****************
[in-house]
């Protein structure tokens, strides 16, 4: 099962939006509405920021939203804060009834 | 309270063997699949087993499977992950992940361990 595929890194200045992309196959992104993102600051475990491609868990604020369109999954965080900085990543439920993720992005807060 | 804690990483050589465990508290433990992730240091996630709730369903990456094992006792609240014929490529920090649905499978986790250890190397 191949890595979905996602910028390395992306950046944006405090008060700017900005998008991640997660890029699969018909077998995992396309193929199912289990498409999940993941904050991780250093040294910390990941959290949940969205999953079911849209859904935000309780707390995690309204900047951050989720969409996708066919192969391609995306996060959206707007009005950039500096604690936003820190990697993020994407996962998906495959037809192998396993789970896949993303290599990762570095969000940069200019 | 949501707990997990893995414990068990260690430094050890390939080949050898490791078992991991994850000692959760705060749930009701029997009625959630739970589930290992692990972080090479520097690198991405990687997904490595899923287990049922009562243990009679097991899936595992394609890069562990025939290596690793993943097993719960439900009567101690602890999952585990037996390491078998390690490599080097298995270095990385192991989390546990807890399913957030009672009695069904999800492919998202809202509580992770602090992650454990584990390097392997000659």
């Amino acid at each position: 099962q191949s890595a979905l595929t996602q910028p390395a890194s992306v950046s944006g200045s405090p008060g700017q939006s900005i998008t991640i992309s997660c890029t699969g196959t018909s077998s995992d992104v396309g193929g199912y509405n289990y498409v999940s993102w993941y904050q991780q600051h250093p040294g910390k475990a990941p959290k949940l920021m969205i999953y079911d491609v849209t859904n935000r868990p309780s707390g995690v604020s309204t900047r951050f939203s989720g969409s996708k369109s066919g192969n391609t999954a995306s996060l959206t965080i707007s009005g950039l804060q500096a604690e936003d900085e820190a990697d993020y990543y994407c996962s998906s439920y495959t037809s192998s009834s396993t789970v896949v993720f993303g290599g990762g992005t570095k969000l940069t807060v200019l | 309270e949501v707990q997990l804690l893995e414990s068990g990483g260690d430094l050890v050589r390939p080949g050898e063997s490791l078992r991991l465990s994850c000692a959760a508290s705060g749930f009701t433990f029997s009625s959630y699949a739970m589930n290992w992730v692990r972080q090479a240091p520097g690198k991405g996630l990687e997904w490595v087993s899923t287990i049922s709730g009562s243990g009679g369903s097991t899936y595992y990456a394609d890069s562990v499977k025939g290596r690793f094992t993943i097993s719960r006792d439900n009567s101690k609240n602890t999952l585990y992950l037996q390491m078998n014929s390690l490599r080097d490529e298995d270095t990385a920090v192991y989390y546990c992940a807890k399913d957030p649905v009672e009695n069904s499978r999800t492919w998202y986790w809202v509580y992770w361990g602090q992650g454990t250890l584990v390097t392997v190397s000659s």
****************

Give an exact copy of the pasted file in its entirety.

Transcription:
[in-house]
């Protein structure tokens, strides 16, 4: 099962939006509405920021939203804060009834 | 309270063997699949087993499977992950992940361990 595929890194200045992309196959992104993102600051475990491609868990604020369109999954965080900085990543439920993720992005807060 | 804690990483050589465990508290433990992730240091996630709730369903990456094992006792609240014929490529920090649905499978986790250890190397 191949890595979905996602910028390395992306950046944006405090008060700017900005998008991640997660890029699969018909077998995992396309193929199912289990498409999940993941904050991780250093040294910390990941959290949940969205999953079911849209859904935000309780707390995690309204900047951050989720969409996708066919192969391609995306996060959206707007009005950039500096604690936003820190990697993020994407996962998906495959037809192998396993789970896949993303290599990762570095969000940069200019 | 949501707990997990893995414990068990260690430094050890390939080949050898490791078992991991994850000692959760705060749930009701029997009625959630739970589930290992692990972080090479520097690198991405990687997904490595899923287990049922009562243990009679097991899936595992394609890069562990025939290596690793993943097993719960439900009567101690602890999952585990037996390491078998390690490599080097298995270095990385192991989390546990807890399913957030009672009695069904999800492919998202809202509580992770602090992650454990584990390097392997000659």
């Amino acid at each position: 099962q191949s890595a979905l595929t996602q910028p390395a890194s992306v950046s944006g200045s405090p008060g700017q939006s900005i998008t991640i992309s997660c890029t699969g196959t018909s077998s995992d992104v396309g193929g199912y509405n289990y498409v999940s993102w993941y904050q991780q600051h250093p040294g910390k475990a990941p959290k949940l920021m969205i999953y079911d491609v849209t859904n935000r868990p309780s707390g995690v604020s309204t900047r951050f939203s989720g969409s996708k369109s066919g192969n391609t999954a995306s996060l959206t965080i707007s009005g950039l804060q500096a604690e936003d900085e820190a990697d993020y990543y994407c996962s998906s439920y495959t037809s192998s009834s396993t789970v896949v993720f993303g290599g990762g992005t570095k969000l940069t807060v200019l | 309270e949501v707990q997990l804690l893995e414990s068990g990483g260690d430094l050890v050589r390939p080949g050898e063997s490791l078992r991991l465990s994850c000692a959760a508290s705060g749930f009701t433990f029997s009625s959630y699949a739970m589930n290992w992730v692990r972080q090479a240091p520097g690198k991405g996630l990687e997904w490595v087993s899923t287990i049922s709730g009562s243990g009679g369903s097991t899936y595992y990456a394609d890069s562990v499977k025939g290596r690793f094992t993943i097993s719960r006792d439900n009567s101690k609240n602890t999952l585990y992950l037996q390491m078998n014929s390690l490599r080097d490529e298995d270095t990385a920090v192991y989390y546990c992940a807890k399913d957030p649905v009672e009695n069904s499978r999800t492919w998202y986790w809202v509580y992770w361990g602090q992650g454990t250890l584990v390097t392997v190397s000659s």